still way too hard. I want the framework and tools to guide me, not fuss
with page fragments.
- I used the XML JSP
syntax and XHTML for the pages, and NetBeans caught all my silly
formatting errors—a big help. (Why don't I follow that good advice
in Core JSF? I tried, but my co-author and the reviewers all felt
nostalgically attached to ye olde syntaxe.)
- NetBeans is pretty
good about keeping the various configuration files in sync, and I didn't
have to fuss much with
- If I had used
Seam , I could have
faces-config.xml altogether, but I ran into some
href="http://jcp.org/en/jsr/detail?id=299">WebBeans is integrated
into NetBeans/GlassFish, I will definitely go that route.
- JPA was a winner.
Having the ORM and caching for free is nice, and JPQL is far less tedious
than SQL. I spent essentially no brain cycles on persistence. Mostly,
that was because my app is so simple that I never felt the need to export
any entities outside the managed environment. Again, Seam/WebBeans would
make this even nicer.
- I still got
Trace From Hell far more times than I wanted to. NetBeans did a
fairly creditable effort in trying to scrape what little useful file
name/line number data it could find. This still needs lots more work. For
example, errors in session beans are silently swallowed.
- The NetBeans
debugger saved my bacon many times. It is very savvy about tracing from a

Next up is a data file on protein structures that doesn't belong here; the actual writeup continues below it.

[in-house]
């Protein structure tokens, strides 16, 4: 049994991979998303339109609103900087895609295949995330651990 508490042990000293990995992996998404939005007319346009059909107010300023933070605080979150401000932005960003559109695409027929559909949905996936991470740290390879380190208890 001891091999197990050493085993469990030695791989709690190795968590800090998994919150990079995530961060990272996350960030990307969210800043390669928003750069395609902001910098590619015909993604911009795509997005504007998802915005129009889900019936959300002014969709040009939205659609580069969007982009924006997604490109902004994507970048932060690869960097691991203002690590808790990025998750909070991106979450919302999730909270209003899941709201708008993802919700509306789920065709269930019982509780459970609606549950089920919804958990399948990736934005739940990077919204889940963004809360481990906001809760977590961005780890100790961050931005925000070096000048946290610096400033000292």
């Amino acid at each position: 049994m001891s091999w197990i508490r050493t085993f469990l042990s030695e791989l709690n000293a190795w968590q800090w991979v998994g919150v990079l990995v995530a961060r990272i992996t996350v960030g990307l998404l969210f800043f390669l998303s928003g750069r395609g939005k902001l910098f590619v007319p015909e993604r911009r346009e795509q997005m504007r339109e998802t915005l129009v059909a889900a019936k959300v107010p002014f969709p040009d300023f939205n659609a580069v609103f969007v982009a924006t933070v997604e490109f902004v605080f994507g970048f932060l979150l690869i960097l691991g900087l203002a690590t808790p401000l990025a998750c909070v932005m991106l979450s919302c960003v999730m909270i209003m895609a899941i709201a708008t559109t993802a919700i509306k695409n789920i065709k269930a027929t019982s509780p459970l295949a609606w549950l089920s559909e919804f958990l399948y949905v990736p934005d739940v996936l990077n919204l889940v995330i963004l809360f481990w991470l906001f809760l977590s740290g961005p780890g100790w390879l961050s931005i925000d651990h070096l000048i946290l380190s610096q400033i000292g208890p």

JSF bean to a session bean, bypassing the intermediate layers.
- I tried my
best to use hot deployment, and even hot-switched code whenever possible.
But every time that I edited a JSF page or even a CSS file, I had to
redeploy, redeploy, redeploy, and each time, I stared at the console for
what seemed like an eternity. I hated that. My Rails friends tell me that
they can keep tinkering with their code without ever redeploying.
Overall, I felt that I still had to focus far too much on the care and
feeding of the app server. GlassFish programmers—remember that the app
server is not just a tool to run perfectly working applications, it is also a
part of the development environment!!! We need good error messages and
red-hot deployment to be productive.
Swing for the Web is getting closer. Woodstock,
href="http://myfaces.apache.org/trinidad/">Trinidad, all show promise.
But do we really want all of them? After all, there is just one Swing. And if
we must have them all, they should all play nice in a web GUI builder.
href="http://jcp.org/en/jsr/detail?id=276">JSR 276 should get us
there—that started in June 2005. How time flies!
Apart from the UI components, we need more architectural guidance for
mediating between the UI and persistence layer. I think JPA with
Seam/WebBeans is our best bet, and NetBeans should support it ASAP.
All these issues are solvable, and I am hopeful they will be solved. I did
enjoy having the Java API for all those other things I needed to do (such as
crypto, zip file management, image manipulation, and so on). In the end, I
was able to hack together a somewhat nontrivial application using NetBeans,
GlassFish, JSF, and JPA, in a couple of weeks, while at the same time
contending with sick infant twins and a broken clothes dryer. Not bad...but
it could have been one week without the Stack Trace From Hell and redeploy,